Income tax forms 2012 Publication 3920 - Introductory Material Table of Contents Introduction Useful Items - You may want to see: Introduction This publication explains some of the provisions of the Victims of Terrorism Tax Relief Act of 2001. Income tax forms 2012 Under this Act, the federal income tax liability of those killed in the following attacks is forgiven for certain tax years. Income tax forms 2012 The April 19, 1995, attack on the Alfred P. Income tax forms 2012 Murrah Federal Building (Oklahoma City attack). Income tax forms 2012 The September 11, 2001, attacks on the World Trade Center, the Pentagon, and United Airlines Flight 93 in Somerset County, Pennsylvania (September 11 attacks). Income tax forms 2012 Terrorist attacks involving anthrax occurring after September 10, 2001, and before January 1, 2002 (anthrax attacks). Income tax forms 2012 The Act also provides other types of relief. Income tax forms 2012 For example, it provides that the following amounts are not included in income. Income tax forms 2012 Payments from the September 11th Victim Compensation Fund of 2001. Income tax forms 2012 Qualified disaster relief payments made after September 10, 2001, to cover personal, family, living, or funeral expenses incurred because of a terrorist attack. Income tax forms 2012 Certain disability payments received in tax years ending after September 10, 2001, for injuries sustained in a terrorist attack. Income tax forms 2012 Death benefits paid by an employer to the survivor of an employee if the benefits are paid because the employee died as a result of a terrorist attack. Income tax forms 2012 Debt cancellations made after September 10, 2001, and before January 1, 2002, because an individual died as a result of the September 11 attacks or anthrax attacks. Income tax forms 2012 Worksheet A. Income tax forms 2012 Figuring the Tax To Be Forgiven (For Decedents Who Filed a Return as Single, Married Filing Separately, Head of Household, or Qualifying Widow(er))         (A) First Eligible Year (1994 or 2000) (B) Second Eligible Year (1995 or 2001) (C) Third Eligible Year (1996 or 2002) 1 Enter the years eligible for tax forgiveness. Income tax forms 2012 1       2 Enter the total tax from the decedent's income tax return. Income tax forms 2012 See Table 1 on page 5 for the line number for years before 2002. Income tax forms 2012 2       3 Enter the following taxes, if any, shown on the decedent's income tax return. Income tax forms 2012 (These taxes are not eligible for forgiveness. Income tax forms 2012 )           a Self-employment tax. Income tax forms 2012 3a         b Social security and Medicare tax on tip income not reported to employer. Income tax forms 2012 3b         c Tax on excess contributions to IRAs, Coverdell education savings accounts (formerly Ed IRAs), or Archer MSAs (formerly medical savings accounts). Income tax forms 2012 3c         d Tax on excess accumulation in qualified retirement plans. Income tax forms 2012 3d         e Household employment taxes. Income tax forms 2012 3e         f Uncollected social security and Medicare or RRTA tax on tips or group-term life insurance. Income tax forms 2012 3f         g Tax on golden parachute payments. Income tax forms 2012 3g       4 Add lines 3a through 3g. Income tax forms 2012 4       5 Tax to be forgiven. Income tax forms 2012 Subtract line 4 from line 2. Income tax forms 2012 5       Note. Income tax forms 2012 If the total of columns (A), (B), and (C) of line 5 (including any amounts shown on line 15 of Worksheet B) is less than $10,000, also complete Worksheet C. Income tax forms 2012 Attach the computation of the tax to be forgiven or a copy of this worksheet to the decedent's final income tax return or amended tax return (Form 1040X) for each year listed on line 1. Income tax forms 2012 If filing Form 1040X for an eligible year, enter the amount from line 5 above on Form 1040X in column B of line 10 as a decrease in tax. Income tax forms 2012 The IRS will determine the amount to be refunded. Income tax forms 2012 Worksheet A. Income tax forms 2012 Figuring the Tax To Be Forgiven (For Decedents Who Filed a Return as Single, Married Filing Separately, Head of Household, or Qualifying Widow(er))         (A) First Eligible Year (1994 or 2000) (B) Second Eligible Year (1995 or 2001) (C) Third Eligible Year (1996 or 2002) 1 Enter the years eligible for tax forgiveness. Income tax forms 2012 1       2 Enter the total tax from the decedent's income tax return. Income tax forms 2012 See Table 1 on page 5 for the line number for years before 2002. Income tax forms 2012 2       3 Enter the following taxes, if any, shown on the decedent's income tax return. Income tax forms 2012 (These taxes are not eligible for forgiveness. Income tax forms 2012 )           a Self-employment tax. Income tax forms 2012 3a         b Social security and Medicare tax on tip income not reported to employer. Income tax forms 2012 3b         c Tax on excess contributions to IRAs, Coverdell education savings accounts (formerly Ed IRAs), or Archer MSAs (formerly medical savings accounts). Income tax forms 2012 3c         d Tax on excess accumulation in qualified retirement plans. Income tax forms 2012 3d         e Household employment taxes. Income tax forms 2012 3e         f Uncollected social security and Medicare or RRTA tax on tips or group-term life insurance. Income tax forms 2012 3f         g Tax on golden parachute payments. Income tax forms 2012 3g       4 Add lines 3a through 3g. Income tax forms 2012 4       5 Tax to be forgiven. Income tax forms 2012 Subtract line 4 from line 2. Income tax forms 2012 5       Note. Income tax forms 2012 If the total of columns (A), (B), and (C) of line 5 (including any amounts shown on line 15 of Worksheet B) is less than $10,000, also complete Worksheet C. Income tax forms 2012 Attach the computation of the tax to be forgiven or a copy of this worksheet to the decedent's final income tax return or amended tax return (Form 1040X) for each year listed on line 1. Income tax forms 2012 If filing Form 1040X for an eligible year, enter the amount from line 5 above on Form 1040X in column B of line 10 as a decrease in tax. Income tax forms 2012 The IRS will determine the amount to be refunded. Income tax forms 2012 Useful Items - You may want to see: Publication 547 Casualties, Disasters, and Thefts 559 Survivors, Executors, and Administrators Form (and Instructions) 706 United States Estate (and Generation- Skipping Transfer) Tax Return 1040 U. Income tax forms 2012 S. Income tax forms 2012 Individual Income Tax Return 1040NR U. Income tax forms 2012 S. Income tax forms 2012 Nonresident Alien Income Tax Return 1040X Amended U. Income tax forms 2012 S. Income tax forms 2012 Individual Income Tax Return 1041 U. Income tax forms 2012 S. Income tax forms 2012 Income Tax Return for Estates and Trusts 1310 Statement of Person Claiming Refund Due a Deceased Taxpayer 4506 Request for Copy or Transcript of Tax Form Prev  Up  Next   Home   More Online Publications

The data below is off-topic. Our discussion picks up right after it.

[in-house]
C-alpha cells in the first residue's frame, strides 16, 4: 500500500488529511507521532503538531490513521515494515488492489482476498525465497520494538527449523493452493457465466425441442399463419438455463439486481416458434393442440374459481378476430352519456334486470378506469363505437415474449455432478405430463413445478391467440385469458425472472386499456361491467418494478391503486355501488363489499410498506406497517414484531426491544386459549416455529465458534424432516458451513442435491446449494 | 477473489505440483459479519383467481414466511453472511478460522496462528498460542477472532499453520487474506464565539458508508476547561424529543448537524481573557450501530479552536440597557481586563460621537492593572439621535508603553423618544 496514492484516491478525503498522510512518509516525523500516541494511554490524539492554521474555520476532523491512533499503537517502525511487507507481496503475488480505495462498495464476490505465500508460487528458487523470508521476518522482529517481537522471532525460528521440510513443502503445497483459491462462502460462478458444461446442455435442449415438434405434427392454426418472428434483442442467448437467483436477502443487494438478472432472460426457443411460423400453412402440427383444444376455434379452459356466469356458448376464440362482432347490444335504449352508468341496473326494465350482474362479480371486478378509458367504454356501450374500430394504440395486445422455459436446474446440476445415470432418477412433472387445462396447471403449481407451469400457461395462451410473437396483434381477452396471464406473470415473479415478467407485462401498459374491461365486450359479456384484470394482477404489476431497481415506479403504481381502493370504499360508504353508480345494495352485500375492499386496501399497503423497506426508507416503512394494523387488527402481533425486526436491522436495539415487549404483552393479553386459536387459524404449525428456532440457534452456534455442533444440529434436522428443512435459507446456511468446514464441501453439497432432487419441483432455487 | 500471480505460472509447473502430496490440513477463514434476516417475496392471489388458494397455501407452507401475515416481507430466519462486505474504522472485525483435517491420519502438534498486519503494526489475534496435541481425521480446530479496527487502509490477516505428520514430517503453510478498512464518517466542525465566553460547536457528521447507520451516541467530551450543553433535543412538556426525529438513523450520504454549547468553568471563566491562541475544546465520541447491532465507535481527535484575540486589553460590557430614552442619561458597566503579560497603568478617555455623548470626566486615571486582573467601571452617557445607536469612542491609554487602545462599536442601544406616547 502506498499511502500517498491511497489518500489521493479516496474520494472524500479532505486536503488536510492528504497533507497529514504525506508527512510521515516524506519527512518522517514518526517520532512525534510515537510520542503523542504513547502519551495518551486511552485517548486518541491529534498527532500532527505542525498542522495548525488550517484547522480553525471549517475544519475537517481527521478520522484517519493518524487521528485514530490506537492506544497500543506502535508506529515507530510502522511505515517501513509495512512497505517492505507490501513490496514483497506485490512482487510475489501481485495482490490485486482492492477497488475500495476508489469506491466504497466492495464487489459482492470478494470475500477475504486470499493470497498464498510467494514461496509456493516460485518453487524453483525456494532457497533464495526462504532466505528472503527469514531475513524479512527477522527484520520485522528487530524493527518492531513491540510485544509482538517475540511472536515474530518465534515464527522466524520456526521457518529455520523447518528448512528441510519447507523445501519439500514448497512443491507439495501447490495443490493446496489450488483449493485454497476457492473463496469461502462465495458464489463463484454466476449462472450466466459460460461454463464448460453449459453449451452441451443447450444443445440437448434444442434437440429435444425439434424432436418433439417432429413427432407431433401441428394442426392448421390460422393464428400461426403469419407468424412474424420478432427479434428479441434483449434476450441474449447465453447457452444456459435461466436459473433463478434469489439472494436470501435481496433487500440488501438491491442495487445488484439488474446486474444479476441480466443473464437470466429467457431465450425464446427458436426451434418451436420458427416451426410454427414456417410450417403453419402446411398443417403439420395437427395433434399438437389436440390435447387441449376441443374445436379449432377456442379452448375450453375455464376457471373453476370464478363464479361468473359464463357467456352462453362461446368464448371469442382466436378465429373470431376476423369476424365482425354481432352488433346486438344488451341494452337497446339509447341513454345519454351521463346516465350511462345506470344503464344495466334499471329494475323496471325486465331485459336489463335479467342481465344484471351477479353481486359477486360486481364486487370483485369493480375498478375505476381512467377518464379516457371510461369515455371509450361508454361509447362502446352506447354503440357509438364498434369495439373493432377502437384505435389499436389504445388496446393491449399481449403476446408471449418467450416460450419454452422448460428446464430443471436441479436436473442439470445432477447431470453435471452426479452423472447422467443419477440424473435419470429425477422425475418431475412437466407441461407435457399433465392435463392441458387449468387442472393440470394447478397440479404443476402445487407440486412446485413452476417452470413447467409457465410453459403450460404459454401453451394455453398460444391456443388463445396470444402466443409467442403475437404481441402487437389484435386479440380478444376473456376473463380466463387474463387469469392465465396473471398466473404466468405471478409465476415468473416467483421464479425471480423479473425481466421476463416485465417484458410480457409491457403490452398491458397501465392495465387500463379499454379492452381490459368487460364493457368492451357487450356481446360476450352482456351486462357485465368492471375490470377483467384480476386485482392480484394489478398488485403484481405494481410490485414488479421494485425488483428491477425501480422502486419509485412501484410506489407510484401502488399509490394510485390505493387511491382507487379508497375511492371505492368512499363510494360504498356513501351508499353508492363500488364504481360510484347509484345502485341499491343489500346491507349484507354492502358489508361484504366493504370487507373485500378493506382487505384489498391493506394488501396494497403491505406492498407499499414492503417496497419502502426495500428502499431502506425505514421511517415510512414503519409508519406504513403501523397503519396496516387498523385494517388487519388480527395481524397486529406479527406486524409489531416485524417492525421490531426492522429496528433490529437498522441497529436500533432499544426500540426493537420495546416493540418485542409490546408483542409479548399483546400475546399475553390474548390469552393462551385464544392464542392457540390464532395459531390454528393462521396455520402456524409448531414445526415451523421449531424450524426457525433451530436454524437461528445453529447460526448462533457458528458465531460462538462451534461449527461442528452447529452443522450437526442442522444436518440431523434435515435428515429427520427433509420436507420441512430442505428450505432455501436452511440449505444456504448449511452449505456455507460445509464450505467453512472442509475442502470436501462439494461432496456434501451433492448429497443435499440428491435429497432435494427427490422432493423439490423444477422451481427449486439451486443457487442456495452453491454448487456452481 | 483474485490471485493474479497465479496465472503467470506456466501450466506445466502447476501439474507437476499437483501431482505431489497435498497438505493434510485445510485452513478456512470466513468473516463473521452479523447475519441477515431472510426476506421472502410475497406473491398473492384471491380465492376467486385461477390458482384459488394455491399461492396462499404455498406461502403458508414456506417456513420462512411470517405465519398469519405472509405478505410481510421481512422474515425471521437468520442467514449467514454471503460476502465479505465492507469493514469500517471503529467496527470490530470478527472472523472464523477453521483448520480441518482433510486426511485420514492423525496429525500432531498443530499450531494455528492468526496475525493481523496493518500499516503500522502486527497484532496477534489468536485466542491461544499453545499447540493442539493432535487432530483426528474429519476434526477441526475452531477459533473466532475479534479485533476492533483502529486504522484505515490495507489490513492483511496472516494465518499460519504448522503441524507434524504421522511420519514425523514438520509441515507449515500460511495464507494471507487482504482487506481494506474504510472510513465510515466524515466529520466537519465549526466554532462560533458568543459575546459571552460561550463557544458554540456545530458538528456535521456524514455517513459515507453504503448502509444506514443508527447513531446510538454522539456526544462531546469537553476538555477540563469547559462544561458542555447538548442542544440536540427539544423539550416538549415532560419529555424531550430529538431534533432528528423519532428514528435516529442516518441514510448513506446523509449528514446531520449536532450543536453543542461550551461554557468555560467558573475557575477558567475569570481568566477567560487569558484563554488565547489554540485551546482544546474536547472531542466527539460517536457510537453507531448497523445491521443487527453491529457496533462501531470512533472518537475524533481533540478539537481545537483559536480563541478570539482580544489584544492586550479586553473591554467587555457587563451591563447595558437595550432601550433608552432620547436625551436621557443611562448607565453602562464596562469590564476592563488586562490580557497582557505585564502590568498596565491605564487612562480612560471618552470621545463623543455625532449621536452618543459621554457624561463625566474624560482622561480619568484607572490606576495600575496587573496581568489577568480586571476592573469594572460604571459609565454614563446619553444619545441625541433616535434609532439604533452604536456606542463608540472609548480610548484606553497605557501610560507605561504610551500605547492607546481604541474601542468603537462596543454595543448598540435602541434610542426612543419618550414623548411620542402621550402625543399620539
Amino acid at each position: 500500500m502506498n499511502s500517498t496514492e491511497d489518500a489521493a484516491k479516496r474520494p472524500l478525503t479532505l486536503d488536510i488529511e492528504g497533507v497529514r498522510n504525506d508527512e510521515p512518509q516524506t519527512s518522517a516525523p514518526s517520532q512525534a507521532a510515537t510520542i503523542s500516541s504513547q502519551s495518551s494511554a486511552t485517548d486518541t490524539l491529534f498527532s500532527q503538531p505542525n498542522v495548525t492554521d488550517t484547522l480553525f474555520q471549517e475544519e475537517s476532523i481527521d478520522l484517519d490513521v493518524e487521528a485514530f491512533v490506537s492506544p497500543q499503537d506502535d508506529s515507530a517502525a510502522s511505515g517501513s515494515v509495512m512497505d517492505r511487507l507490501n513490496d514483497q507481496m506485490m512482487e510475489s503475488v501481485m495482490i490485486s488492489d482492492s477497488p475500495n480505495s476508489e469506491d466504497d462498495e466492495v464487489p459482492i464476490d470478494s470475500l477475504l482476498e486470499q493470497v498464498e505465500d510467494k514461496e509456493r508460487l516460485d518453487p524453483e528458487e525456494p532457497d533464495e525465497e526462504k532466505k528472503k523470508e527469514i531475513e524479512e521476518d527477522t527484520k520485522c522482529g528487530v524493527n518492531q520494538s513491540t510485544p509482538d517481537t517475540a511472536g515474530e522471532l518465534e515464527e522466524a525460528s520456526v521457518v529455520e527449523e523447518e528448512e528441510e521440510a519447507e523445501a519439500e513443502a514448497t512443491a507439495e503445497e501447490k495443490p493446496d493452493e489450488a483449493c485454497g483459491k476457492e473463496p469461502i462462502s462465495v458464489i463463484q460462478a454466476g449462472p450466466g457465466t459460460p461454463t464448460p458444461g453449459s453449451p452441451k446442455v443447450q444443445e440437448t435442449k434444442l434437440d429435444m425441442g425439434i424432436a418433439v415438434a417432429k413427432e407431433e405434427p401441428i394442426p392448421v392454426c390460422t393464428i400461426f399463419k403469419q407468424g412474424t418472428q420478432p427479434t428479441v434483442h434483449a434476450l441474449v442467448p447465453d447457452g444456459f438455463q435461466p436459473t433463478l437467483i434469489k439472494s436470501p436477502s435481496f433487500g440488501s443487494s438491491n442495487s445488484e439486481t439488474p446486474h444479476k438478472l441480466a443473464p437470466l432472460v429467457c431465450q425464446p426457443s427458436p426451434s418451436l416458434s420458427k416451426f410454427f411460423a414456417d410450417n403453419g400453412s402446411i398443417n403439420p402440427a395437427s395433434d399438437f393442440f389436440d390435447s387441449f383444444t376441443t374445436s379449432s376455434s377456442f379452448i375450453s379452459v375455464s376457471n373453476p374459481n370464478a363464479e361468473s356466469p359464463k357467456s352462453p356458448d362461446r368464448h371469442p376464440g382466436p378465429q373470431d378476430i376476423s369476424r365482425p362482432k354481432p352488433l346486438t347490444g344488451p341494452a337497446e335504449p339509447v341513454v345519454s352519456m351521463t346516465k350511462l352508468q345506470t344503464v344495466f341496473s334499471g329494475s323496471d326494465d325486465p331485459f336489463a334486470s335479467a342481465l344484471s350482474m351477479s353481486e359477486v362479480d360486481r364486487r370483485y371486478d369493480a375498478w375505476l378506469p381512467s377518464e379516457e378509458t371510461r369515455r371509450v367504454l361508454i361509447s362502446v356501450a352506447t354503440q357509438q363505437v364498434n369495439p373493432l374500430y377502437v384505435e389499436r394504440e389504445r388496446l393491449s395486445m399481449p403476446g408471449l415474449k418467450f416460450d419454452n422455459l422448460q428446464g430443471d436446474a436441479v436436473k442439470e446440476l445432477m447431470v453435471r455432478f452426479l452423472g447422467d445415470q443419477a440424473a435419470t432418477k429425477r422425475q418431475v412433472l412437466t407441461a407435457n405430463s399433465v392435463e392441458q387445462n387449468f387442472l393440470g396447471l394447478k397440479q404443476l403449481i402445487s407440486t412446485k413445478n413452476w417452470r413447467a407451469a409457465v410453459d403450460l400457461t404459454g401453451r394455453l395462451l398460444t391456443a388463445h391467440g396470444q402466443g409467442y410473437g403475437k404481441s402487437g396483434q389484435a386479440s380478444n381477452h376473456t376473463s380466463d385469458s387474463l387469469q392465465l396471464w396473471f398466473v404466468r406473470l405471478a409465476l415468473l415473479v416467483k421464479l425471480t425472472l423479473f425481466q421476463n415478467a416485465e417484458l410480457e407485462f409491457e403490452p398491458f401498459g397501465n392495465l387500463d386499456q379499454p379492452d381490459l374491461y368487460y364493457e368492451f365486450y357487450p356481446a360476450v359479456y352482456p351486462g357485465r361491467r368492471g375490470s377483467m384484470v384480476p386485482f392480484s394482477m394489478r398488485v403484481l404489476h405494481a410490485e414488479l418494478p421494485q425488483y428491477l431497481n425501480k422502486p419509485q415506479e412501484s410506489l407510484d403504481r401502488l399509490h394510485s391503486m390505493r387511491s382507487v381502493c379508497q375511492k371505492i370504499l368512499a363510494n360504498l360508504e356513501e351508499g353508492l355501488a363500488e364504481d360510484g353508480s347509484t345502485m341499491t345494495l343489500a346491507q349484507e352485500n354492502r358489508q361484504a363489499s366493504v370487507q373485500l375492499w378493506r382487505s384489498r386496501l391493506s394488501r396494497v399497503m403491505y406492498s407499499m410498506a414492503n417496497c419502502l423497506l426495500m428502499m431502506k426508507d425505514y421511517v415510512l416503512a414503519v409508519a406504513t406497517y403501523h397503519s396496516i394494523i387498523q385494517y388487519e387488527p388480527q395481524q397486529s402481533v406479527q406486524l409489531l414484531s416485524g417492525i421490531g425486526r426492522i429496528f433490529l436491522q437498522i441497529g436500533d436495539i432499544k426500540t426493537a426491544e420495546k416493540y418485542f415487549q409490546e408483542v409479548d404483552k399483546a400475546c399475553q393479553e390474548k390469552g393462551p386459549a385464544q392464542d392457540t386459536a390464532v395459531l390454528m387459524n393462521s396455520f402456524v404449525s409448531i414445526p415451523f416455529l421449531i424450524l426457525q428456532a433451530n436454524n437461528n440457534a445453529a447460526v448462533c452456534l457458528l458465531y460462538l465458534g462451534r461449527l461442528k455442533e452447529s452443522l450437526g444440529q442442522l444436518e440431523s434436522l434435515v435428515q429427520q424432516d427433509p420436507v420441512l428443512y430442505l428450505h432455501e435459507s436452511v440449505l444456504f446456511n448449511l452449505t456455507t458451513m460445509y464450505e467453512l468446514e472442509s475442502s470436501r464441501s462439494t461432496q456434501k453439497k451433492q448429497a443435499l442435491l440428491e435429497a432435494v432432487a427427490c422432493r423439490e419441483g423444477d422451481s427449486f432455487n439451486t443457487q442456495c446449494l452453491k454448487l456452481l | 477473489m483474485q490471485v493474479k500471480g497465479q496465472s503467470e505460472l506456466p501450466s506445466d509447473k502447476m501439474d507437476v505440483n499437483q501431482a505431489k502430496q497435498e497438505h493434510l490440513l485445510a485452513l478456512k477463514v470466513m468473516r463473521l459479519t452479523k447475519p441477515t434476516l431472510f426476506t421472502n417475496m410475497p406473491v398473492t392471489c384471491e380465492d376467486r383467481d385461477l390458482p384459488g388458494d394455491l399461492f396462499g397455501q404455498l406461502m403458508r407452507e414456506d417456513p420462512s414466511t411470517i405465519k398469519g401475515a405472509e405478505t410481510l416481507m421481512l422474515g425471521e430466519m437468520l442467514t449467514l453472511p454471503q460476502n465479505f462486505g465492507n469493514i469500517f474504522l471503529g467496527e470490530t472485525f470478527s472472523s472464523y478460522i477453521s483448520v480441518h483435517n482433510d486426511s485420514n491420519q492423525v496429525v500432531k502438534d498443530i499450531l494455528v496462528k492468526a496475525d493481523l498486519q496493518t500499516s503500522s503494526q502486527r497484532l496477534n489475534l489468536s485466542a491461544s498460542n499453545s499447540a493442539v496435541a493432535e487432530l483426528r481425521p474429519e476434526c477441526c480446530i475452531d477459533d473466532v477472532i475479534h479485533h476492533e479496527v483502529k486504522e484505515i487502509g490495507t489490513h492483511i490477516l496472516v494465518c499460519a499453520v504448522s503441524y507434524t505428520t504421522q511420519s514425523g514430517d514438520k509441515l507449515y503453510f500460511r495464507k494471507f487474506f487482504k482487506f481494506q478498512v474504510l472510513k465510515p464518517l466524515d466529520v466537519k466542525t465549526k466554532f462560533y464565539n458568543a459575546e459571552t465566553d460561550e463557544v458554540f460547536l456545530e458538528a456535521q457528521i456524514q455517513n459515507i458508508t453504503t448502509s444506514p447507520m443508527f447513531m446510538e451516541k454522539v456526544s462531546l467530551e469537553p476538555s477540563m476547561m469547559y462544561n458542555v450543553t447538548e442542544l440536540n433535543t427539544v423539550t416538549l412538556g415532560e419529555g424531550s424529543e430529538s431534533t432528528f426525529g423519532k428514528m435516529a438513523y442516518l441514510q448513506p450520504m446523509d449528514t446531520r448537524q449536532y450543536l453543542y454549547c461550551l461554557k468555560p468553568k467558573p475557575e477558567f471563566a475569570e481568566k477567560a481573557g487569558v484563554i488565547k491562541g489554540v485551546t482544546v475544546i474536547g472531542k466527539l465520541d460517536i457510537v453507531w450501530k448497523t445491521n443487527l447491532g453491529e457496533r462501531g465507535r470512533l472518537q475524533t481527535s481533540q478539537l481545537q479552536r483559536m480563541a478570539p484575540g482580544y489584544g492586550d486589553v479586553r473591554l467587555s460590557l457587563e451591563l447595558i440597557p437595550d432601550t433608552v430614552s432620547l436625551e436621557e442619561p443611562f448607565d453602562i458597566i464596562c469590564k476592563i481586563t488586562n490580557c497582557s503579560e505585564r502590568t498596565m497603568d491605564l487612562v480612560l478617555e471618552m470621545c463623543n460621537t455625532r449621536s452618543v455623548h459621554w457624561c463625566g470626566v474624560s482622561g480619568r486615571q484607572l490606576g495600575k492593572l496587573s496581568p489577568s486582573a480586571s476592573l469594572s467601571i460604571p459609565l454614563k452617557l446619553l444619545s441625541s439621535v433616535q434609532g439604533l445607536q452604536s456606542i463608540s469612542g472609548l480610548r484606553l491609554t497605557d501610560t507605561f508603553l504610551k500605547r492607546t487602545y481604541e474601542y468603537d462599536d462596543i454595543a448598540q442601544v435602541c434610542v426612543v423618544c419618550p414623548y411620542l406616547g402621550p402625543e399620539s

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The Individual Shared Responsibility Provision